Best setup for this project?

Herve Bizira's picture

Hi everyone, I'm very excited to try out turnkey hub on ec2 and I was wondering about  the best way to setup the following project. It's an existing project hosted on shared hosting account and I'd like to migrate it to use turnkey hub on ec2.

It has:

-a MySQL server to store user data

-stores uploaded images from users. Images need to be retrieved later on using a url to the specific image.

-a flash and php frontend using symfony 1.4

-git based source control

- developer specific subdomains (ex: that has a copy of the site for dev work.

-requires SSL endpoints for parts of the site


My initial thought was to put the DB on it's own dedicated instance. The flash and php frontend on web server instances and store the uploaded images in a seperate EBS volume that's universally accessible. I would use cloudwatch to spawn new instances of the web server images when necessary and a load balancer to distribute the traffic.


Any suggestions?


Thanks for your time


Alon Swartz's picture

Multi-tier setups (e.g., load-balancers, web-servers, backend database servers) are usually required for very large deployments, but from my experience you want to avoid reaching a setup like that if you don't need it.

Considering you're moving from a share-hosting environment, I'd recommend starting out with the simplest setup, and optimizing as needed. For example, you could start with a small EBS-backed TKL symphony server which handles everything.

When you reach its limits (and depending what they are), you could use TKLBAM to migrate to more powerful server (e.g. medium). Then, when you start reaching its limits, you can split out components to other servers. 

But, before you go for multi-tier, I'd look into optimizing the application itself as you might have a bottle neck that easily optimized.

Hope the above helps...

Herve Bizira's picture


Thanks for the reply Alon. Just a few more questions:


1- I've read over the documenation for the backup and migration system and am I right to presume that migrating to a more powerful system is a matter of minutes? I suspect that when my traffic starts spiking, that I'll need to be able to quickly scale up to more powerful instances.

2- If I choose to use an EBS backed volume for storage, can multiple instances access the same EBS volume? Are there any practical downsides to doing that...I don't anticipate my storage needs exceeding 20gigs for the first year.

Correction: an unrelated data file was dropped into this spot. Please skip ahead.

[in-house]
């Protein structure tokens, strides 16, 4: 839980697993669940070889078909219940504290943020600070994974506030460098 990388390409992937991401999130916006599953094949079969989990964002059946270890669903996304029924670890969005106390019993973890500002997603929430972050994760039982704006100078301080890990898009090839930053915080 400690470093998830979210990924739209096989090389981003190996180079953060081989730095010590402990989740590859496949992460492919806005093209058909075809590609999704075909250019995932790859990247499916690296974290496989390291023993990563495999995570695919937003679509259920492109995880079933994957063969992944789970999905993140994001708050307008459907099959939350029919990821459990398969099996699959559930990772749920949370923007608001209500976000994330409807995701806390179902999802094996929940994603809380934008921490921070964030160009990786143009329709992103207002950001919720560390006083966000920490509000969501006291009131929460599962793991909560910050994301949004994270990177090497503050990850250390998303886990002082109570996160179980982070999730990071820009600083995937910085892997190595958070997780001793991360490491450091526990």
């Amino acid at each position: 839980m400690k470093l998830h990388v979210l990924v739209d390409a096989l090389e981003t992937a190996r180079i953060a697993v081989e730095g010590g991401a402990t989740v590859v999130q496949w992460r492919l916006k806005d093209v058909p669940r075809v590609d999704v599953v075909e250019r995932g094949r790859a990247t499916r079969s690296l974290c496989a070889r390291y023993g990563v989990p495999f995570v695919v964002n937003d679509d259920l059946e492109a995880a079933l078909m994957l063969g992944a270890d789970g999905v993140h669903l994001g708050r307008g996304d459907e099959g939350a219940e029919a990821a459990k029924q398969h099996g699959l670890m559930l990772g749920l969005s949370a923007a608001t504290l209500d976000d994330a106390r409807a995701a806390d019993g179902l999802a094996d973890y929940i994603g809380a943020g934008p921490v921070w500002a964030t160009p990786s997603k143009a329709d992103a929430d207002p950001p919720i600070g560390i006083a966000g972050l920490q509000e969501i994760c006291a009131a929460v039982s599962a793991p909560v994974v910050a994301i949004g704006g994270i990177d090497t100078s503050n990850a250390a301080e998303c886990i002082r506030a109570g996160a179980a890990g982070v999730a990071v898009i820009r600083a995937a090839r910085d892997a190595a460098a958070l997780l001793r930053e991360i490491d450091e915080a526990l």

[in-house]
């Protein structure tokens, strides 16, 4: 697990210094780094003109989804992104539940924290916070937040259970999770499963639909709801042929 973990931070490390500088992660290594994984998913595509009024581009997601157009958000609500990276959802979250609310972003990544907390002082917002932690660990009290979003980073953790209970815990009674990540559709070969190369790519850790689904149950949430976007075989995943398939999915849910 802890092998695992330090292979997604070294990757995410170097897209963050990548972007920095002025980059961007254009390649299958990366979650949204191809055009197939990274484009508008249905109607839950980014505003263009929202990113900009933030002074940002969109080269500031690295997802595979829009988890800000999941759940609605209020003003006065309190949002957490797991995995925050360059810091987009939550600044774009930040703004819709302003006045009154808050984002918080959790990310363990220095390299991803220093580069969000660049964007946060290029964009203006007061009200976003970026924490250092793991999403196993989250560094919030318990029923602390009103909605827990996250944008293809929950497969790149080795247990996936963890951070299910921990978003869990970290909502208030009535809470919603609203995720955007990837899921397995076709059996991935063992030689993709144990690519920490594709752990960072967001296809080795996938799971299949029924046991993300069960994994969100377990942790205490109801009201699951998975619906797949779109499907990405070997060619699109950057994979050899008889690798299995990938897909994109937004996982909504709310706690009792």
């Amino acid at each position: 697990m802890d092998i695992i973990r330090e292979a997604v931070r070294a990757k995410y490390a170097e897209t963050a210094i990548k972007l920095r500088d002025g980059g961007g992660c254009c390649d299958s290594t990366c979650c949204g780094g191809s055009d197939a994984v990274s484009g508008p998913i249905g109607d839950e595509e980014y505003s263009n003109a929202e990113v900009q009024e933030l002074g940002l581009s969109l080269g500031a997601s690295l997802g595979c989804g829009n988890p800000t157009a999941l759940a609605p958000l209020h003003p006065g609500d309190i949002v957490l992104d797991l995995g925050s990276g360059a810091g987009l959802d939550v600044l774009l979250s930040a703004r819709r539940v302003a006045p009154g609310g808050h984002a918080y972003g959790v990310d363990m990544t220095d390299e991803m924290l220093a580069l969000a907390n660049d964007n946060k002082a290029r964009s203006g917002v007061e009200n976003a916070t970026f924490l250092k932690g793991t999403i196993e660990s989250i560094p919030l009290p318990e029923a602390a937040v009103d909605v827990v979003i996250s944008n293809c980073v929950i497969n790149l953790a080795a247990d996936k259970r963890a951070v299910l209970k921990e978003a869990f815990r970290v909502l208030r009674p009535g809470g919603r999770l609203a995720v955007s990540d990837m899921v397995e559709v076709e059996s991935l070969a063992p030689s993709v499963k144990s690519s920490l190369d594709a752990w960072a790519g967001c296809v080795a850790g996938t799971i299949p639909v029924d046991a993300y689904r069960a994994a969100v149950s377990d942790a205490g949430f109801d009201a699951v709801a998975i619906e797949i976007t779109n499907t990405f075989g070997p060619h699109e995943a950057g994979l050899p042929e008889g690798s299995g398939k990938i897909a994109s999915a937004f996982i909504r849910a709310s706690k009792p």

3-What would be the monthly cost of setting up a small instance with 10gigs EBS that runs 24/7? Assuming traffic of about 100k users monthly? I tried using amazon's calculators but I couldn't predict some of the metrics they use to compute the final number (IO requests, etc..)

4-Is IO/bandwidth between the instance and EBS charged since it's not part of the local storage?

5-What kind of bottle necks were you refering to in a single tier design? And how would you optimize them? 

6-Do you have any example links showing scripts that auto onfigure new instances? Examples: setting up ssl on newly launched instances, mysql setup, etc...

I'm just trying to be as optimized (financially and setup wise) as possible before deploying.


Thanks for your time.

Herve Bizira's picture

one last question


7. The following article suggests using S3 backed instead of EBS backed instances:

However, you suggest using EBS backed? I was wondering why and also what happens when an instance fails on AWS, EBS or S3 backed, how do you recover?

Jeremy Davis's picture

I guess you'd recover from a 'failed' EC2 instance the same way you'd recover from a HDD failure in a physical server - with a backup! That's where TKLBAM comes in!

I have only just started using EBS backed instances and I definately find them more convienient for my purposes. But I don't have a server running constantly (I start-stop it as required). If you plan to run your server 24/7 then just from a financial perspective I would imagine that an EBS backed reserved instance would probably be the cheapest option - although I suggest you do the maths yourself to be sure.

Liraz Siri's picture

EBS-backed is equivalent to RAID in reliability, which is good but not perfect. Amazon have hundreds of thousands of these sub-systems so it's only natural that every once in a while some of them will fail.

That's the reason we recommend you always backup your servers with TKLBAM.

Liraz Siri's picture

  1. Yes, you can use TKLBAM to migrate automatically between pretty much any underlying deployment type, so you can start small and scale as needed.
  2. No. Multiple instances can not access an EBS volume directly. It works like a hard disk, not a network share. If you need network sharing, look into like NFS or Samba.
  3. It's very unusual for IO requests to be a significant factor in costs. It's usually a rounding error. I estimate the cost should be about $70-$80/month for a small instance running 24x7, depending on how much traffic you get. The range is for the bandwidth.
  4. No. They don't charge any extra for the bandwidth directly. EBS drives are connected to your instance on a separate fiber backplane from what I understand.
  5. Usually memory is the first thing you run out of if you're running a forked web server such as Apache. If that's an issue, you can get a lot of extra mileage by switching to another web server such as lighttpd or nginx
  6. Search the site's forums and documentation. These sort of issues may have been discussed before. In general you don't need to do much mysql tuning out of the box and replacing your SSL certificate is pretty simple too.

Post new comment